| Section 5 -
The Famous Quotes
Fasttrack to America's Past
|The quotes, top to bottom:
These lines are from a letter Abraham
Lincoln wrote in
1862. They reveal Lincoln's position early in the war that
was not the immediate issue. but rather, preserving the US
Politically, Lincoln could not afford to center the conflict on the
issue, since the North was itself deeply divided over the subject.
2. "All we ask is to be let alone."
This line from Confederate President
Jefferson Davis expresses
the view of many Southerners as the Civil War began. The
States felt they had every right to leave the Union, and leave in
Southerners saw the North as the aggressor in the conflict, and fought
valiantly, as they saw it, in defense of their homes and families.
This passage is from the Emancipation
in preliminary form by Abraham Lincoln in September, 1862. It
effect January 1, 1863. Notice, however, that it declared slaves
free only in the areas controlled by the Confederacy. It did not
free slaves in the states that were part of the Union, such as
4. "...We here highly resolve that these dead..."These are the closing words of Abraham Lincoln's Gettysburg Address, delivered to a crowd at the famous Pennsylvania battlefield some months after the fighting there in 1863. Lincoln was not the main speaker at the dedication of the cemetery there, and his remarks did not make a great impression at the time. But as the speech was reprinted in newspapers, it grew in fame as people recognized the power of its words.
The pictures, top to bottom:
A Union soldier in camp equipped with backpack and musket. The
loading musket was still the basic weapon on both sides. Camps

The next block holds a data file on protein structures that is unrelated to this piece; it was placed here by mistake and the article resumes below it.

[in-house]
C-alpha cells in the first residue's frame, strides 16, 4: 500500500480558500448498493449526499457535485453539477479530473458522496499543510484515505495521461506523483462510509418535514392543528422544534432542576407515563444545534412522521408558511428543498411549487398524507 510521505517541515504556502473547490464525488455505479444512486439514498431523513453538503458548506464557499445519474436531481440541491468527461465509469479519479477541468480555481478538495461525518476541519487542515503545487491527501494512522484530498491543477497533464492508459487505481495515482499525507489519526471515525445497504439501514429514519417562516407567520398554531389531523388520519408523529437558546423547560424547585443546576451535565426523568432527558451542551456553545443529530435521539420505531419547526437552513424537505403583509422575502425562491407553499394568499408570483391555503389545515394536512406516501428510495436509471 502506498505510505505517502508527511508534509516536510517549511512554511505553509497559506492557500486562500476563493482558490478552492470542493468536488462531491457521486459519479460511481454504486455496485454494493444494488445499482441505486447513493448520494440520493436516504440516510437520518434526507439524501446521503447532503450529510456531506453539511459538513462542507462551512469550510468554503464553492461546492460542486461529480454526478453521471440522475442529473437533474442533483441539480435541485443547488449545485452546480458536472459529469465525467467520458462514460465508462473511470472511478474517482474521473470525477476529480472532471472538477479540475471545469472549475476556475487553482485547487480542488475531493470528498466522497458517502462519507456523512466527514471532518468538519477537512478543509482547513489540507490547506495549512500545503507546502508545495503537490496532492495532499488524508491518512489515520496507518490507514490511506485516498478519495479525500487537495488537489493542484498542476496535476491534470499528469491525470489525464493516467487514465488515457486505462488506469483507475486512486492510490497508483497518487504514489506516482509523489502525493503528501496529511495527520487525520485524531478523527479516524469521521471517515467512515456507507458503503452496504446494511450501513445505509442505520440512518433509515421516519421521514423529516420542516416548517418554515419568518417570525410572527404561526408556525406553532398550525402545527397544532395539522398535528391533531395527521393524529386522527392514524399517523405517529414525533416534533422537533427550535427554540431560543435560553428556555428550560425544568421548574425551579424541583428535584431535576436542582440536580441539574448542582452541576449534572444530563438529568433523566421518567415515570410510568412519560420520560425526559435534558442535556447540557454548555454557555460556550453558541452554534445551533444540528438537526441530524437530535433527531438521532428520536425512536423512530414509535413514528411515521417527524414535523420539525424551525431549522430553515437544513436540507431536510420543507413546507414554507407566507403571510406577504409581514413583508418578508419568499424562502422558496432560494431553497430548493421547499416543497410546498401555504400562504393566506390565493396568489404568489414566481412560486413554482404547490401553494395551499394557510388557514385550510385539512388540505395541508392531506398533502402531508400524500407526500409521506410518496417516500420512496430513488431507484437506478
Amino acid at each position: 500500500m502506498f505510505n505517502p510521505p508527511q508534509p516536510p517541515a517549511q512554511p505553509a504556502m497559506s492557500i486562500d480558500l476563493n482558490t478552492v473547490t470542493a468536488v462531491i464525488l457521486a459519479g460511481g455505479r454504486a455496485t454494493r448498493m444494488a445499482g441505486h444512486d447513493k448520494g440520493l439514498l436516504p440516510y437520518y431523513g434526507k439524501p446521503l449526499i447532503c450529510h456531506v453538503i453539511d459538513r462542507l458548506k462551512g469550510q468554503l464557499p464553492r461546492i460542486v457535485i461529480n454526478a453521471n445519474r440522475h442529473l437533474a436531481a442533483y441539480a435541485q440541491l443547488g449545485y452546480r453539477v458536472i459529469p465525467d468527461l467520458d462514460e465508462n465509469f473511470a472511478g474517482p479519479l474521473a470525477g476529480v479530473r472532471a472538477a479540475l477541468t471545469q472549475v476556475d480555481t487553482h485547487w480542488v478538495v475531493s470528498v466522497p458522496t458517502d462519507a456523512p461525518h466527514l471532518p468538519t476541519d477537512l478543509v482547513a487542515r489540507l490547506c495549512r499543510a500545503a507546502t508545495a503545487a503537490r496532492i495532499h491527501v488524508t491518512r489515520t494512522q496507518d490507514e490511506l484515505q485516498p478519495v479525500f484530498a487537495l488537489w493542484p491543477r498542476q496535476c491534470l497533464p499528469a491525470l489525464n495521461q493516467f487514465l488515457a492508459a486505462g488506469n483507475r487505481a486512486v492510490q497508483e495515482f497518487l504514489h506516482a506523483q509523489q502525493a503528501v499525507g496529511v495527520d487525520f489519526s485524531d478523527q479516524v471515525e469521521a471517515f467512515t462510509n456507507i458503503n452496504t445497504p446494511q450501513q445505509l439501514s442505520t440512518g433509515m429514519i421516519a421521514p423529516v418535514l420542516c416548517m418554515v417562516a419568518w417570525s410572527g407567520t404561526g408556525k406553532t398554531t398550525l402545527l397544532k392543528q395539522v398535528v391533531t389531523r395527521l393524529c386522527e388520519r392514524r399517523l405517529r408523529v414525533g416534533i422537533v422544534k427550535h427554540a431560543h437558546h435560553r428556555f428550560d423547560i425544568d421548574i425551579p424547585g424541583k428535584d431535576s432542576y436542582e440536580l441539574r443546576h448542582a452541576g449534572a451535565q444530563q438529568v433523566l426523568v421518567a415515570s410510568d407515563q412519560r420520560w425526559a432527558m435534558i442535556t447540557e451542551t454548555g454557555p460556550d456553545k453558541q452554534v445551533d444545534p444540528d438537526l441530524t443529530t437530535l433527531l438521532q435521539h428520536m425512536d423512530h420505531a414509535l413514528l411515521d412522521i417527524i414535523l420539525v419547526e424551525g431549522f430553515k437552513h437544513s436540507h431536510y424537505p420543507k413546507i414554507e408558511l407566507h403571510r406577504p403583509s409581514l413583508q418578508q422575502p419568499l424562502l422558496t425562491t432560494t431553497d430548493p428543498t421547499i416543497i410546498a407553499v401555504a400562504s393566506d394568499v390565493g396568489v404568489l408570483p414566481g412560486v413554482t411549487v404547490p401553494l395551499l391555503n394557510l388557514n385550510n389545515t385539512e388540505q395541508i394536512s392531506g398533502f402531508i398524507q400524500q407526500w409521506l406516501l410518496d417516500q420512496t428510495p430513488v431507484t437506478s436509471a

be as deadly as the battlefield, however, as infectious disease easily
spread among the troops.
A Confederate soldier with an artillery gun of the kind common on both
sides of the war. The South had great difficulty producing
military supplies, however, because so few factories existed in the
before the war.
A town in flames during the war. The conflict caused great
destruction in the South, which crippled the Confederate States
long after the war itself ended.
Copyright 2015 by David Burns. All rights reserved. Illustrations and reading selections appearing in this work are taken from sources in the public domain and from private collections used by permission. Sources include: the Dover Pictorial Archive, the Library of Congress, The National Archives, The Hart Publishing Co., Corel Corporation and its licensors, Nova Development Corporation and its licensors, and others. Maps were created or adapted by the author using reference maps from the United States Geological Survey and Cartesia Software. Please see the home page for this title for more information.